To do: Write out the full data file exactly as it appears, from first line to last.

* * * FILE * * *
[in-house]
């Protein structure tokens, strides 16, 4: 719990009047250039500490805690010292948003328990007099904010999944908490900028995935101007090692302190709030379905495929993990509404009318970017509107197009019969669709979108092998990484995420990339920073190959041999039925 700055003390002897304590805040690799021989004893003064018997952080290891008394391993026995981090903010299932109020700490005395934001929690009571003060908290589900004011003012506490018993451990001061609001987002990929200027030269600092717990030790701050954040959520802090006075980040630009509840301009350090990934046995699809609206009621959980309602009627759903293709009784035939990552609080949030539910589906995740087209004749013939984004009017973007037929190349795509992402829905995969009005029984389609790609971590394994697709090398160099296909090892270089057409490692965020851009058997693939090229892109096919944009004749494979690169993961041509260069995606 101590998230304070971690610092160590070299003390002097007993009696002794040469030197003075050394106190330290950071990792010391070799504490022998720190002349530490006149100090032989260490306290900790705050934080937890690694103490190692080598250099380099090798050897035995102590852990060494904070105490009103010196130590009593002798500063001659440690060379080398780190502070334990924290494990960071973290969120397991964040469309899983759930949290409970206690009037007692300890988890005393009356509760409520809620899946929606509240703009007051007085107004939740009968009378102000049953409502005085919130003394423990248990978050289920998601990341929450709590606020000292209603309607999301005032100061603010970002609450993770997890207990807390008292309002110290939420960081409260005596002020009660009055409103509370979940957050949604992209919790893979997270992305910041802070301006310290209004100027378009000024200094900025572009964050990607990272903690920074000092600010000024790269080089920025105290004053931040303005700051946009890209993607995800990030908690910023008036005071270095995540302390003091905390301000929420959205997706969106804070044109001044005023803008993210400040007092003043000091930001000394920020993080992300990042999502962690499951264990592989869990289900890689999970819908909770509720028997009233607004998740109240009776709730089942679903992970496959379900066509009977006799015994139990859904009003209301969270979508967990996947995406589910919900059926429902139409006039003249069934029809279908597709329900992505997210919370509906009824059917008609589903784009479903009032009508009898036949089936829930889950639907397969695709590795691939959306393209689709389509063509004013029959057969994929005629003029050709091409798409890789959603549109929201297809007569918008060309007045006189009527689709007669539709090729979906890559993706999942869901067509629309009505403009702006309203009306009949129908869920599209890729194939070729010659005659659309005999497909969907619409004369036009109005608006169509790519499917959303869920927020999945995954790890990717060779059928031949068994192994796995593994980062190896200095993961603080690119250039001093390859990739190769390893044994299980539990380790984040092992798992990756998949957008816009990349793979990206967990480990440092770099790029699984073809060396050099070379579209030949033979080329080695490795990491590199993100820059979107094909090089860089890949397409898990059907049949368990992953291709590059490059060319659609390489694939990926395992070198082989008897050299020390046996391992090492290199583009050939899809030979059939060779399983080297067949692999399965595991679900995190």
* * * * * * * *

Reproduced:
[in-house]
């Protein structure tokens, strides 16, 4: 719990009047250039500490805690010292948003328990007099904010999944908490900028995935101007090692302190709030379905495929993990509404009318970017509107197009019969669709979108092998990484995420990339920073190959041999039925 700055003390002897304590805040690799021989004893003064018997952080290891008394391993026995981090903010299932109020700490005395934001929690009571003060908290589900004011003012506490018993451990001061609001987002990929200027030269600092717990030790701050954040959520802090006075980040630009509840301009350090990934046995699809609206009621959980309602009627759903293709009784035939990552609080949030539910589906995740087209004749013939984004009017973007037929190349795509992402829905995969009005029984389609790609971590394994697709090398160099296909090892270089057409490692965020851009058997693939090229892109096919944009004749494979690169993961041509260069995606 101590998230304070971690610092160590070299003390002097007993009696002794040469030197003075050394106190330290950071990792010391070799504490022998720190002349530490006149100090032989260490306290900790705050934080937890690694103490190692080598250099380099090798050897035995102590852990060494904070105490009103010196130590009593002798500063001659440690060379080398780190502070334990924290494990960071973290969120397991964040469309899983759930949290409970206690009037007692300890988890005393009356509760409520809620899946929606509240703009007051007085107004939740009968009378102000049953409502005085919130003394423990248990978050289920998601990341929450709590606020000292209603309607999301005032100061603010970002609450993770997890207990807390008292309002110290939420960081409260005596002020009660009055409103509370979940957050949604992209919790893979997270992305910041802070301006310290209004100027378009000024200094900025572009964050990607990272903690920074000092600010000024790269080089920025105290004053931040303005700051946009890209993607995800990030908690910023008036005071270095995540302390003091905390301000929420959205997706969106804070044109001044005023803008993210400040007092003043000091930001000394920020993080992300990042999502962690499951264990592989869990289900890689999970819908909770509720028997009233607004998740109240009776709730089942679903992970496959379900066509009977006799015994139990859904009003209301969270979508967990996947995406589910919900059926429902139409006039003249069934029809279908597709329900992505997210919370509906009824059917008609589903784009479903009032009508009898036949089936829930889950639907397969695709590795691939959306393209689709389509063509004013029959057969994929005629003029050709091409798409890789959603549109929201297809007569918008060309007045006189009527689709007669539709090729979906890559993706999942869901067509629309009505403009702006309203009306009949129908869920599209890729194939070729010659005659659309005999497909969907619409004369036009109005608006169509790519499917959303869920927020999945995954790890990717060779059928031949068994192994796995593994980062190896200095993961603080690119250039001093390859990739190769390893044994299980539990380790984040092992798992990756998949957008816009990349793979990206967990480990440092770099790029699984073809060396050099070379579209030949033979080329080695490795990491590199993100820059979107094909090089860089890949397409898990059907049949368990992953291709590059490059060319659609390489694939990926395992070198082989008897050299020390046996391992090492290199583009050939899809030979059939060779399983080297067949692999399965595991679900995190």